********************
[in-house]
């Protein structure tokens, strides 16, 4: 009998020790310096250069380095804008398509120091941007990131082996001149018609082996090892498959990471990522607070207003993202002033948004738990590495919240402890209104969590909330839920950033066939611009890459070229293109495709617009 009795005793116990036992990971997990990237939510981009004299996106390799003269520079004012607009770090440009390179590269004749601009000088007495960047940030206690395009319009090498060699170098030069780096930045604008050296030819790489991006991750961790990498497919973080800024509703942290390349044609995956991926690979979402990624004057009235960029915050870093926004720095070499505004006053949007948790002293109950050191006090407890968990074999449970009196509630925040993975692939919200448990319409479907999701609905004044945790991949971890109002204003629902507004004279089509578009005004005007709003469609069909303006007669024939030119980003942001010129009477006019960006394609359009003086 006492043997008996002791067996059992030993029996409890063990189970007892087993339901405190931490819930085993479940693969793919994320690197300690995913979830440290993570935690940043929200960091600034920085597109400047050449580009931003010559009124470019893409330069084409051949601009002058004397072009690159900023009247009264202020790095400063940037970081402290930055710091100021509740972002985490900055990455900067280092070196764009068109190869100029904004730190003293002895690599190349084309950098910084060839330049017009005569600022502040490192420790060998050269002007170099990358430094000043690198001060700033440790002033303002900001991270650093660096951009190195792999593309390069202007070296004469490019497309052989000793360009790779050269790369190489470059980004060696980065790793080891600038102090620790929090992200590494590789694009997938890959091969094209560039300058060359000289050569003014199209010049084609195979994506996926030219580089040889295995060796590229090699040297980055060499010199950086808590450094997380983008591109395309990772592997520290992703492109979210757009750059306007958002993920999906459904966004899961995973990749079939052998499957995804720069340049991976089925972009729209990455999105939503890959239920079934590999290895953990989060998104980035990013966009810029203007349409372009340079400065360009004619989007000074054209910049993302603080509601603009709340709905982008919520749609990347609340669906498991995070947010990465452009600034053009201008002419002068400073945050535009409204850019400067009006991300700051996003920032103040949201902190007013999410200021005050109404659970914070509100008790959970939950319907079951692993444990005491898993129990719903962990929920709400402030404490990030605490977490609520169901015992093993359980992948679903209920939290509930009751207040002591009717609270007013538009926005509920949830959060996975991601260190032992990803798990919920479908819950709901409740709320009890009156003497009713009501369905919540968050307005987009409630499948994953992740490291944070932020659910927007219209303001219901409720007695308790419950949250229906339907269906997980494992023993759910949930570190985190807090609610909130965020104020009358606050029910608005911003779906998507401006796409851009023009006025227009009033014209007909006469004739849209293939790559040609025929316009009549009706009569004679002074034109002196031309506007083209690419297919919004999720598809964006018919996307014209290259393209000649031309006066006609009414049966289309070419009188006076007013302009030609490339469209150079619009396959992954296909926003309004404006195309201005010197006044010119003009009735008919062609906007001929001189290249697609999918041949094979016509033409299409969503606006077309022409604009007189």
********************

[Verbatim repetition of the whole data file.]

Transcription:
[in-house]
């Protein structure tokens, strides 16, 4: 009998020790310096250069380095804008398509120091941007990131082996001149018609082996090892498959990471990522607070207003993202002033948004738990590495919240402890209104969590909330839920950033066939611009890459070229293109495709617009 009795005793116990036992990971997990990237939510981009004299996106390799003269520079004012607009770090440009390179590269004749601009000088007495960047940030206690395009319009090498060699170098030069780096930045604008050296030819790489991006991750961790990498497919973080800024509703942290390349044609995956991926690979979402990624004057009235960029915050870093926004720095070499505004006053949007948790002293109950050191006090407890968990074999449970009196509630925040993975692939919200448990319409479907999701609905004044945790991949971890109002204003629902507004004279089509578009005004005007709003469609069909303006007669024939030119980003942001010129009477006019960006394609359009003086 006492043997008996002791067996059992030993029996409890063990189970007892087993339901405190931490819930085993479940693969793919994320690197300690995913979830440290993570935690940043929200960091600034920085597109400047050449580009931003010559009124470019893409330069084409051949601009002058004397072009690159900023009247009264202020790095400063940037970081402290930055710091100021509740972002985490900055990455900067280092070196764009068109190869100029904004730190003293002895690599190349084309950098910084060839330049017009005569600022502040490192420790060998050269002007170099990358430094000043690198001060700033440790002033303002900001991270650093660096951009190195792999593309390069202007070296004469490019497309052989000793360009790779050269790369190489470059980004060696980065790793080891600038102090620790929090992200590494590789694009997938890959091969094209560039300058060359000289050569003014199209010049084609195979994506996926030219580089040889295995060796590229090699040297980055060499010199950086808590450094997380983008591109395309990772592997520290992703492109979210757009750059306007958002993920999906459904966004899961995973990749079939052998499957995804720069340049991976089925972009729209990455999105939503890959239920079934590999290895953990989060998104980035990013966009810029203007349409372009340079400065360009004619989007000074054209910049993302603080509601603009709340709905982008919520749609990347609340669906498991995070947010990465452009600034053009201008002419002068400073945050535009409204850019400067009006991300700051996003920032103040949201902190007013999410200021005050109404659970914070509100008790959970939950319907079951692993444990005491898993129990719903962990929920709400402030404490990030605490977490609520169901015992093993359980992948679903209920939290509930009751207040002591009717609270007013538009926005509920949830959060996975991601260190032992990803798990919920479908819950709901409740709320009890009156003497009713009501369905919540968050307005987009409630499948994953992740490291944070932020659910927007219209303001219901409720007695308790419950949250229906339907269906997980494992023993759910949930570190985190807090609610909130965020104020009358606050029910608005911003779906998507401006796409851009023009006025227009009033014209007909006469004739849209293939790559040609025929316009009549009706009569004679002074034109002196031309506007083209690419297919919004999720598809964006018919996307014209290259393209000649031309006066006609009414049966289309070419009188006076007013302009030609490339469209150079619009396959992954296909926003309004404006195309201005010197006044010119003009009735008919062609906007001929001189290249697609999918041949094979016509033409299409969503606006077309022409604009007189």